DBRS Limited (DBRS) confirmed the Issuer Rating and Long-Term Debt rating of the Province of Québec (Québec or the Province) at A (high) as well as its Short-Term Debt rating at R-1 (middle). Concurrently, DBRS confirmed the Guaranteed Long-Term Debt and Commercial Paper ratings of Hydro-Québec at A (high) and R-1 (middle), respectively, as well as the Long-Term Debt and Short-Term Debt ratings of Financement-Québec at A (high) and R-1 (middle), respectively. In addition, DBRS changed the trends on the Issuer Rating and all long-term ratings to Positive from Stable and maintained the Stable trends on all short-term ratings.
Québec’s credit profile has steadily improved in recent years with the commitment of successive governments to addressing budget imbalances, reducing the debt burden and improving the Province’s economic potential. At the time of its last review, DBRS indicated that policy continuity and a supportive economic backdrop could have positive implications for Québec’s ratings; the Positive trend reflects these conditions being met.
With the election of the Coalition Avenir Québec (CAQ) government in October 2018, the direction of fiscal and economic policy remains fundamentally unchanged. DBRS is confident that the Province will continue to report positive operating results, which will lead to a further decline in Québec’s debt burden and improved fiscal flexibility.
Based on preliminary results reported in the 2019–20 budget, Québec recorded a surplus of $5.6 billion (before contributions to the Generations Fund) in 2018–19, representing a marked improvement from initial expectations. On a DBRS-adjusted basis, this represents a balanced budget and DBRS expects results to be even better when public accounts are released.
The 2019–20 budget is the first to be tabled by the CAQ government, led by François Legault, since assuming office in October 2018. The fundamental direction of fiscal policy is unchanged. The Province remains committed to a pro-growth agenda, sustainable public finances and meaningful debt reduction. Québec is in an enviable position as past efforts to address budget imbalances, strong growth in federal transfers and solid economic activity now provide the government with ample flexibility to pursue a range of new policy measures without jeopardizing the Province’s long-term fiscal policy goals. For 2019–20, the Province projects a surplus of $2.5 billion (before contributions to the Generations Fund). On a DBRS-adjusted basis, including capital investment, this equates to a deficit of $3.2 billion or 0.7% of gross domestic product (GDP).
Over the medium term, the Province projects surpluses (before contributions to the Generations Fund) ranging between $2.7 billion and $4.0 billion between 2020–21 and 2023–24, equating to DBRS-adjusted deficits of less than 1.0% of GDP. The plan is based on revenues growing in line with economic activity at 3.1% annually between 2020–21 and 2023–24 while expenditure growth is forecast to average 2.7% annually over the same period. The budget forecast suggests that the DBRS-adjusted debt-to-GDP ratio will trend steadily lower, potentially reaching 46.0% by 2023–24, down from almost 59.0% in 2014–15. Given Québec’s history of budget outperformance and the high likelihood that the capital budget will be underspent, the debt-to-GDP ratio could fall faster. While the debt burden remains high for the assigned ratings, this is mitigated by a diverse and growing economy combined with strong fiscal management. Additionally, the pace of debt reduction continues to exceed DBRS’s expectations.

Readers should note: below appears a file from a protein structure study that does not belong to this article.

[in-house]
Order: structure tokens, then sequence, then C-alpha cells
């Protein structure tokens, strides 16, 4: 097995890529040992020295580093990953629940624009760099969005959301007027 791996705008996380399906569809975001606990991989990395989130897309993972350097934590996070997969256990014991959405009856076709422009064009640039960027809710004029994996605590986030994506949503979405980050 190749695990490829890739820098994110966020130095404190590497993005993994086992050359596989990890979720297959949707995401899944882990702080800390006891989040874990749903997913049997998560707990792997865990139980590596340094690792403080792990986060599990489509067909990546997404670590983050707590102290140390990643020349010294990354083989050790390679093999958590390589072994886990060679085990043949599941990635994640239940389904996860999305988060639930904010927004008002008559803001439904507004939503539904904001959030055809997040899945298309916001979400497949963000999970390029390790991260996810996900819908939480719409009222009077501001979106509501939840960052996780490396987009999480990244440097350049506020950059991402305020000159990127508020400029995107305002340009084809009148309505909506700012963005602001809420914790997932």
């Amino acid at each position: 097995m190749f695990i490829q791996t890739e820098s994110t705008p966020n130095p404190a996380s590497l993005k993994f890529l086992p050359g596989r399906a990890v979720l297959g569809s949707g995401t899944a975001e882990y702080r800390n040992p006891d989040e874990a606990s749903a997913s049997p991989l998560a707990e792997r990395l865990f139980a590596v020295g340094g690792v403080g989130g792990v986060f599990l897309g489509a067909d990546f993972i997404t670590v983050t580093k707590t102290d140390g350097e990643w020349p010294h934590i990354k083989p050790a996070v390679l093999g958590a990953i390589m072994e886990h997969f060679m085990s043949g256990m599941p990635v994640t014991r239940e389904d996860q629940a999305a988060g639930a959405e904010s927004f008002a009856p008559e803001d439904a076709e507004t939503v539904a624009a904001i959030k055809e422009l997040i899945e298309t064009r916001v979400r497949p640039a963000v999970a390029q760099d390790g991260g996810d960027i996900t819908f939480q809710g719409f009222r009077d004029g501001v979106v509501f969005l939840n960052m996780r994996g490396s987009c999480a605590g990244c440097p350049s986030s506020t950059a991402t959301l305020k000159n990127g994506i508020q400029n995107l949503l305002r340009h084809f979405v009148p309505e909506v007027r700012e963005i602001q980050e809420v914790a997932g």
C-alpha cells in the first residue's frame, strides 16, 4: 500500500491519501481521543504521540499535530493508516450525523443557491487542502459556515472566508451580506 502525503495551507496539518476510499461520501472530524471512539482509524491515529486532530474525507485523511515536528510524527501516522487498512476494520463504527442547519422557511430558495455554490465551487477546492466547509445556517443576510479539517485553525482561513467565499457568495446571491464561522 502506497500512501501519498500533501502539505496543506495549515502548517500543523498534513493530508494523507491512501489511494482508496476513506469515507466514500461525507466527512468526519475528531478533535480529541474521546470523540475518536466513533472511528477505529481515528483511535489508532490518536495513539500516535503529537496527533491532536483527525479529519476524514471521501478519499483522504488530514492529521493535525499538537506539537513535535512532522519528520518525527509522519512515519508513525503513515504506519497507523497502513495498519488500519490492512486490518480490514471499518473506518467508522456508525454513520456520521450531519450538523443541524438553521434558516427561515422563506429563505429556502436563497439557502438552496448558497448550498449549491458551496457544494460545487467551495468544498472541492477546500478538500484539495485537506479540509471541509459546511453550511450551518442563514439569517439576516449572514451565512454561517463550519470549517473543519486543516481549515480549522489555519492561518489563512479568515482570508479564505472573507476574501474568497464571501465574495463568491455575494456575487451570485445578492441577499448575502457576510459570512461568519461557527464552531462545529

Economic growth is expected to moderate through 2019 and 2020 to 1.8% and 1.5%, respectively, as the provincial economy is at or near full capacity. As in much of the country, growth in consumption and residential investment are slowing and business investment is accelerating while trade remains resilient. Over the medium term, real GDP growth is forecast to average 1.3% from 2021 through 2023 and will largely be dependent on productivity improvements and, to a lesser extent, employment gains from increased labour participation among older workers and new immigrants. The economic outlook remains susceptible to downside risks, including ongoing global trade tensions, Brexit, commodity-price uncertainty and the monetary policy outlook.
Provided that fiscal management and overall performance remain consistent with DBRS’s expectations, an upgrade of the Issuer Rating and long-term ratings is likely within the next 12 months. Alternatively, the trend on the long-term ratings could be restored to Stable if fiscal management and/or economic conditions significantly weaken, leading to a materially higher debt burden.
All figures are in Canadian dollars unless otherwise noted.
The principal methodologies are Rating Canadian Provincial and Territorial Governments and DBRS Criteria: Guarantees and Other Forms of Support, which can be found on dbrs.com under Methodologies & Criteria.
The related regulatory disclosures pursuant to the National Instrument 25-101 Designated Rating Organizations are hereby incorporated by reference and can be found by clicking on the link under Related Documents or by contacting us at email@example.com.
The rated entity or its related entities did participate in the rating process for this rating action. DBRS had access to the accounts and other relevant internal documents of the rated entity or its related entities in connection with this rating action.
DBRS will publish a full report shortly that will provide addi¬tional analytical detail on this rating action. If you are interested in receiving this report, contact us at firstname.lastname@example.org.
For more information on this credit or on this industry, visit www.dbrs.com or contact us at email@example.com.
DBRS Tower, 181 University Avenue, Suite 700
Toronto, ON M5H 3M7 Canada